This was the first of several sessions I attended focused on the mission to serve prospects and clients better, to understand their needs, and meet them. Eileen Tell offered examples of what consumers think they know about LTC that is wrong. When researchers ask what people want in a product and what they would be willing to pay, they get untenable answers. There’s a disconnect between reality and expectations. Larry Nisenson spoke about Assured Allies’ quantitative approach to discern what people really want, healthy aging in place, and to help them achieve it with NeverStop.
This was another session aimed at better integrating long-term care insurance benefits with caregiving needs. Genworth CEO Thomas McInerney mentioned his company’s largest claim ($1.3 million) on an original premium of $1,500. Todd Martin asked how many in the audience have caregiving experience. Answer, 90%. He observed there is involuntary employee turnover due to LTC with serious ramifications for the organizations affecting their ability to acquire and retain top talent. Cathy Sikorski emphasized the importance of bringing LTCI into the workplace.
This was a fascinating session with its focus on integrating services, less so on financing. Beth Ludden of Genworth observed there are many critical organizations that elders who need them do not know about, including the Area Agencies on Aging. She observed we work in our insurance bubbles too much, unaware of services that are out there. Medicare and Medicaid are ahead of the LTC insurance industry in focusing on hands-on or supervisory care. Other panelists shared many examples of organizations that can help and ideas to enhance the cooperation and mutual effectiveness of public and private insurance sources.
• What challenges are impeding public/private collaboration?
• How will publicly funded LTC programs impact private LTC market dynamics and product designs?
• How can we proactively promote public/private collaboration while mitigating consumer confusion?
• What are some of the key supplemental (and substitutive) LTC product opportunities for insurers given the range public programs designs being discussed? What are the primary actuarial considerations that could impact the consumer’s decision? Providing consumers with a range of options (public and private) should better enable them to holistically plan for their future LTC needs--teamwork makes the (LTC) dream work!
This was yet another session aimed at making the collaboration between public and private insurance work better. Stephanie Moench, for Oliver Wyman, spoke of the landscape of public LTC programs, showing a map with 14 or 15 states highlighted that are in creative phases. Steve Cain observed the need to meet people where they are, the workplace.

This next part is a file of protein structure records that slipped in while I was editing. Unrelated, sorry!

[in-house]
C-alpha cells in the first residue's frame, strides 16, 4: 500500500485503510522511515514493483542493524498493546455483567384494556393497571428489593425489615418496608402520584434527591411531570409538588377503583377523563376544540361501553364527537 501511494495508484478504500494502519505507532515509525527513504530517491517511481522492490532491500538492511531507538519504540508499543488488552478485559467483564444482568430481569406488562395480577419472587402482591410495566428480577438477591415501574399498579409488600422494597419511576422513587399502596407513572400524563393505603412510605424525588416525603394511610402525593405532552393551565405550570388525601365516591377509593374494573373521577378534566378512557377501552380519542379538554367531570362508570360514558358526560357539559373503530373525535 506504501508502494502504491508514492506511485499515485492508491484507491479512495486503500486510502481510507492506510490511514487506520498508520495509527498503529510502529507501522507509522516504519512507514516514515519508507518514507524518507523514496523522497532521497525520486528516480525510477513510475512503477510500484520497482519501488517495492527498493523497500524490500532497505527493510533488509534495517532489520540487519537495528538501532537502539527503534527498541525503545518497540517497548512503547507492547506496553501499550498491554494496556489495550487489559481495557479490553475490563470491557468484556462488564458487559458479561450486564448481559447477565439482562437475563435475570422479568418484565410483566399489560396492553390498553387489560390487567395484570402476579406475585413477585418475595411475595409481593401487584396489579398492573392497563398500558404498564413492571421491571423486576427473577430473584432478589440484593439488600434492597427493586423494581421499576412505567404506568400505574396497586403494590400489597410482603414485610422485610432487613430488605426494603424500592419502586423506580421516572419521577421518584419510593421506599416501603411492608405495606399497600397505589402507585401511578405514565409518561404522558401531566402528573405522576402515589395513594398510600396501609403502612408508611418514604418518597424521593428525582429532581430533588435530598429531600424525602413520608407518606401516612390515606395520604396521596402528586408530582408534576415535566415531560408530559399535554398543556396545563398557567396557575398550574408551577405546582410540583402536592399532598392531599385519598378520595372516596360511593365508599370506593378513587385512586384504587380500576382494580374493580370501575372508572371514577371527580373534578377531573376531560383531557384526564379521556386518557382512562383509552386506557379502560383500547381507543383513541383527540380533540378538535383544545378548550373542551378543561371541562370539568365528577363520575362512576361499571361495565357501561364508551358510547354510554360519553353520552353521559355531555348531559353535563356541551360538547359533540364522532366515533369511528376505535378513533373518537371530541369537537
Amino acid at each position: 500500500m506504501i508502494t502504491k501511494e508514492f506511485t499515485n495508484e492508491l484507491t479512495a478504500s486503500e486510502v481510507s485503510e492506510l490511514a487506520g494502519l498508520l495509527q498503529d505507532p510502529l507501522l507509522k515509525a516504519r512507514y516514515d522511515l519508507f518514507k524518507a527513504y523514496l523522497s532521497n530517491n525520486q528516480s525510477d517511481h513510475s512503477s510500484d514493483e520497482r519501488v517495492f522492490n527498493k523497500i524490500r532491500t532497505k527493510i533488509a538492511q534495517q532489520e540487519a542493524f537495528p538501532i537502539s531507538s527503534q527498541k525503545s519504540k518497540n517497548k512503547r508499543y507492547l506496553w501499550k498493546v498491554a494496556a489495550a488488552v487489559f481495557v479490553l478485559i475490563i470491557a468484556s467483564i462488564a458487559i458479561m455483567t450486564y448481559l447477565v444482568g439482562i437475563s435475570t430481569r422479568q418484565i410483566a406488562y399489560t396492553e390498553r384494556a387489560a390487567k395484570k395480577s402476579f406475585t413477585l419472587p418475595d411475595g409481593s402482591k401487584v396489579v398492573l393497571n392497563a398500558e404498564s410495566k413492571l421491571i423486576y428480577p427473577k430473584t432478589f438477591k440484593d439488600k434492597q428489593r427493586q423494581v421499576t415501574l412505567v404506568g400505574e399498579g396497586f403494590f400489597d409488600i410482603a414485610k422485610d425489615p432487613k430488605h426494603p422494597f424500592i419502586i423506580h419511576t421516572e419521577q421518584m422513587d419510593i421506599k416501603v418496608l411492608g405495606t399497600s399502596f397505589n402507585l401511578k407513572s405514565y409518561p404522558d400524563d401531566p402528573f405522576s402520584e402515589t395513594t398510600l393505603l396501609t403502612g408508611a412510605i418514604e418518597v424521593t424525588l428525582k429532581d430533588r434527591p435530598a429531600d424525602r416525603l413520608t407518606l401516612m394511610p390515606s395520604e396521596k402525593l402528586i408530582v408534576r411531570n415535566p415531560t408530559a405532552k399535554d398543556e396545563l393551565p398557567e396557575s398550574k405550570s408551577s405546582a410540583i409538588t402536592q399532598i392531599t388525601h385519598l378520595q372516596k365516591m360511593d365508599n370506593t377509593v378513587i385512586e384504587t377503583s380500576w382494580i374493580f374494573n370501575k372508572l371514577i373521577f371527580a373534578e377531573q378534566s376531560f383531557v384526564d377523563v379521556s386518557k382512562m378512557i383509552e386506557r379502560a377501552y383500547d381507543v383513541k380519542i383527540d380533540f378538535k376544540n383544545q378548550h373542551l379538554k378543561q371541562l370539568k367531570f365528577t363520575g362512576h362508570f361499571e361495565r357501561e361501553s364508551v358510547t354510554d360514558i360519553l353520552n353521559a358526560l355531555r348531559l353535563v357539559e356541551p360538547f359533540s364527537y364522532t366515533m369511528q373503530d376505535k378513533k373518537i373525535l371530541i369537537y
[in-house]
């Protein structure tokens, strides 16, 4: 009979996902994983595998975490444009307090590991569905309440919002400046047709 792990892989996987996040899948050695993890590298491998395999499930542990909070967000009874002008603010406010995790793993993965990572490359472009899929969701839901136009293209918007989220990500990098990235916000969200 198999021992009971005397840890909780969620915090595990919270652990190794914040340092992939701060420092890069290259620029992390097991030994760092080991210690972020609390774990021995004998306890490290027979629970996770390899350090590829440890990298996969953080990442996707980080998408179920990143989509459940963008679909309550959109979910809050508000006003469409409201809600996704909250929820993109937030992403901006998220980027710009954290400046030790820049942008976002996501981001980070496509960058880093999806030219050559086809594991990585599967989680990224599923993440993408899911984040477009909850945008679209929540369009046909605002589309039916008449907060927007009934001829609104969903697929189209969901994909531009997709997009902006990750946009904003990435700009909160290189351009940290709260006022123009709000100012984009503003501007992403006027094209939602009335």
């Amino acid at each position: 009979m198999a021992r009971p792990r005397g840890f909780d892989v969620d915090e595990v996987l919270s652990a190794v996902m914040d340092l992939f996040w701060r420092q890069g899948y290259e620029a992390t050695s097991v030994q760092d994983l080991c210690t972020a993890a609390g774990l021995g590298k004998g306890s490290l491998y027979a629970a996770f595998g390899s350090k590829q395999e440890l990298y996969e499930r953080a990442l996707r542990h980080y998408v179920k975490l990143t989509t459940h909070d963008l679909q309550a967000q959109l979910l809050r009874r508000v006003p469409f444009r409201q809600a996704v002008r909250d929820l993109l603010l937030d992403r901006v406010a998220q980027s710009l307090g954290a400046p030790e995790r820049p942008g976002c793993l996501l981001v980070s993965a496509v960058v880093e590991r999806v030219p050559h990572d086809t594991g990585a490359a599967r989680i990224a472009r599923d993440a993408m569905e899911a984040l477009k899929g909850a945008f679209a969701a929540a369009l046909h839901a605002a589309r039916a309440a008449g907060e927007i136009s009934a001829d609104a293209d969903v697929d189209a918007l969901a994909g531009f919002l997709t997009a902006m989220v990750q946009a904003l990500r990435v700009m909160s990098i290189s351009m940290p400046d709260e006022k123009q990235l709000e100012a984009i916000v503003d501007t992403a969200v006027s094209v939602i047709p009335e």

Each speaker had 10 minutes to share their company’s approach and results. All were impressive. Afik Gal of Assured Allies went first reporting that they work with people before they become claimants with an evidence based approach. They help people get their confidence back. Return on investment of 167%. Other speakers discussed their unique approaches and report similarly impressive results.
Bonus session reviews prepared by Damon Moses:
“Modernizing The LTC Customer Experience Using Technology”
”The LTC Renaissance: New Product and Market Opportunities”
“Caregivers need help too!”
3:30 Closing General Session
The closing session was comprised of three panels and a poll.
The first panel, titled “The Future of Caregiving and Care Management,” engaged Karen Brown of the Colorado Commission on Aging; Noreen Guanci, co-founder CEO of Long-Term Solutions in Massachusetts; Maureen Lillis, COO of Independent Living Systems; and Robert Eaton, principal at Milliman in Tampa. They discussed caregiver shortages, poor caregiver compensation, and the importance of valuing caregivers. One idea: Train high school students to do caregiving so they have jobs when they graduate. The ILTCI conference has come a long way toward understanding and supporting caregiving since its Aging in Place track 10 years ago.